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Re: Religion and Aikido

Quote:
Jennifer Johnson wrote:
I'd be curious to hear any insights from any of you that are religious. Do you feel Aikido has a spiritual component that enhances your religious life, or do you consider Aikido to be an entirely seccular activity?

I am religious (Baha'i) and while I didn't sign up for Aikido for spiritual reasons, I have been pleasantly surprised at how much Aikido complements my religious faith.
I would say Aikido is highly compatible with religious/spiritual intentions. I was attracted to Aikido because it seemed to embody my spiritual and ethical convictions. The ideal of connecting to things in a meaningfull way and blending with them to create something which benefits all that's involved was very attractive to me. Aikido, in my opinion, has something to offer anyone, whether they're Strong Atheists or any given spiritual practice. At the very least it will teach them things which can protect them physically and allow them to continue living and learning.
Take care,
Matthew

Gambarimashyo!
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Old 11-26-2005, 06:30 AM   #30
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Re: Religion and Aikido

Myself, I find Aikido completely incompatible with my religion and dealing with that has been an interesting struggle.

The goal of my religion is nicely summed up in the title of a book by Thomas A'Kempis, "The Imitation of Christ". Or to put the question in contemporary terms, Would Jesus practice Aikido?

Let's start with the dojo fees and ancillary costs. We live in a world of hunger and want amid plenty and followers of Jesus are explicitly called to give everything that we own to the poor. "So therefore, none of you can become my disciple if you do not give up all your possessions." (Luke 14:33) We can't afford Aikido if we don't have any money left.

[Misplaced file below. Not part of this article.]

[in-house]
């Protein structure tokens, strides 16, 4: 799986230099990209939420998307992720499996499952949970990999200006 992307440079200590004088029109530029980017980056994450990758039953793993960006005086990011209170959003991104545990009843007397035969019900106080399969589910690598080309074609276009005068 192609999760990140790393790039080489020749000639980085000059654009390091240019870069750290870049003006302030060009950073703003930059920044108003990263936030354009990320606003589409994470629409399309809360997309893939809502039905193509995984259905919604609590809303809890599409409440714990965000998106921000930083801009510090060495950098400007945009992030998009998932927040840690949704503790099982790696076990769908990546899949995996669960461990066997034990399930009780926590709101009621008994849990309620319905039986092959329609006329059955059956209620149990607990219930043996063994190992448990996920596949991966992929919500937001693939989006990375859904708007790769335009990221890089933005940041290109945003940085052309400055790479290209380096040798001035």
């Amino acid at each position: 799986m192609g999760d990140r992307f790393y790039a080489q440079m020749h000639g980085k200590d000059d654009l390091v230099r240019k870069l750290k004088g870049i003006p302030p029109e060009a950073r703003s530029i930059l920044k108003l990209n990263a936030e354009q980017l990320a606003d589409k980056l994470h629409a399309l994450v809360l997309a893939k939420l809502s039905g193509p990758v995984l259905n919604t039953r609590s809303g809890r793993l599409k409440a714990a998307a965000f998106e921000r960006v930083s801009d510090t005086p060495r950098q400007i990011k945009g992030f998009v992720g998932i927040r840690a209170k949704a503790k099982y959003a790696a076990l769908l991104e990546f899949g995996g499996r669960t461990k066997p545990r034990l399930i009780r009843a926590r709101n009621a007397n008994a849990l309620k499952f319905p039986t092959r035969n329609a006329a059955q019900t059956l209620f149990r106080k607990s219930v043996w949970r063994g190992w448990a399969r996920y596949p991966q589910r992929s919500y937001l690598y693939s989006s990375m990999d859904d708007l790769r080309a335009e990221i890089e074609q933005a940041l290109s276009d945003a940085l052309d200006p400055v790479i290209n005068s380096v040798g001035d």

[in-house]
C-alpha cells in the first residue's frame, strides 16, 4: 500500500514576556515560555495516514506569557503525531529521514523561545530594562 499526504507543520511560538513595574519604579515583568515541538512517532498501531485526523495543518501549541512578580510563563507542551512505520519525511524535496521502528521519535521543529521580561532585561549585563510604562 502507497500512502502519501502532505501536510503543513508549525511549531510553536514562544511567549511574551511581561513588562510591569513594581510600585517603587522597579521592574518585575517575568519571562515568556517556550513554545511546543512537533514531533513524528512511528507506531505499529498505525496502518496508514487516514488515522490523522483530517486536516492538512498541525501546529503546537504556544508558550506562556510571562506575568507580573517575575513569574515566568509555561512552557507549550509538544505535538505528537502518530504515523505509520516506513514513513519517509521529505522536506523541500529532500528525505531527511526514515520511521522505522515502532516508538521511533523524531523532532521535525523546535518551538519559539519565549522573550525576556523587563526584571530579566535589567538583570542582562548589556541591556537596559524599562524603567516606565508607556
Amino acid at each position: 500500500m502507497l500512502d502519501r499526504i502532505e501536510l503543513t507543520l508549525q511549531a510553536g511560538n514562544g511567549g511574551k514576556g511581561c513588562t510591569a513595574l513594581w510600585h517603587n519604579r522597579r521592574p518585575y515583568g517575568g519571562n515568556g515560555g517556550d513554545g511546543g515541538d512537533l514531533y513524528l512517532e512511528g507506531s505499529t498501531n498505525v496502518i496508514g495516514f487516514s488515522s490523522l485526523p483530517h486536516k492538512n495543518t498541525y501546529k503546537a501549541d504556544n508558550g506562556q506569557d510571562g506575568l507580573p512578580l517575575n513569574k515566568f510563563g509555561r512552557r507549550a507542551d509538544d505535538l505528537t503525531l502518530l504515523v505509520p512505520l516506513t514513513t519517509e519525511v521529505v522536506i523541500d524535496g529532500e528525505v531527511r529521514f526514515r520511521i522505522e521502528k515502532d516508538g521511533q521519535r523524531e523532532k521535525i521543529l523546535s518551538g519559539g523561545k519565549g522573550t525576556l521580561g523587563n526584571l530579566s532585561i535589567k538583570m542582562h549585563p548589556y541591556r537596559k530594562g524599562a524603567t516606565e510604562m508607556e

And we're on this Earth only a very short while. There is too much to do serving God and God's people to spend time at the dojo.

Refusing to see the attacker as the opponent, that's right on from the Christian perspective. But then what? In Aikido we make certain that nobody gets hurt. In my religion we're supposed to sacrificially allow the other to hurt us. We're supposed to follow an all powerful God who let himself be crucified. Jesus wouldn't, and didn't, practice Aikido.

That said, or written, I'm not going to come anywhere close to imitating Christ. The money that I spend on Aiido I'm not going to give to the poor. But the practice of disciplining the body does also discipline the mind and the spirit. And who knows, perhaps that discipline might strengthen me enough that one day I can give away all that I have.
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Old 11-28-2005, 04:11 PM   #31
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Re: Religion and Aikido

Quote:
Charles Scheid wrote:
Myself, I find Aikido completely incompatible with my religion and dealing with that has been an interesting struggle.
The goal of my religion is nicely summed up in the title of a book by Thomas A'Kempis, "The Imitation of Christ". Or to put the question in contemporary terms, Would Jesus practice Aikido?
I suspect that Thomas á Kempis would say "Yes."
In the Imitation of Christ, he wrote:
" The Voice of Christ - MY CHILD, in this life you are never safe, and as long as you live the weapons of the spirit will ever be necessary to you. You dwell among enemies. You are subject to attack from the right and the left. If, therefore, you do not guard yourself from every quarter with the shield of patience, you will not remain long unscathed. Moreover, if you do not steadily set your heart on Me, with a firm will to suffer everything for My sake, you will not be able to bear the heat of this battle or to win the crown of the blessed. You ought, therefore, to pass through all these things bravely and to oppose a strong hand to whatever stands in your way. For to him who triumphs heavenly bread is given, while for him who is too lazy to fight there remains much misery.… Let no man fear any terrors. Let us be prepared to meet death valiantly in battle."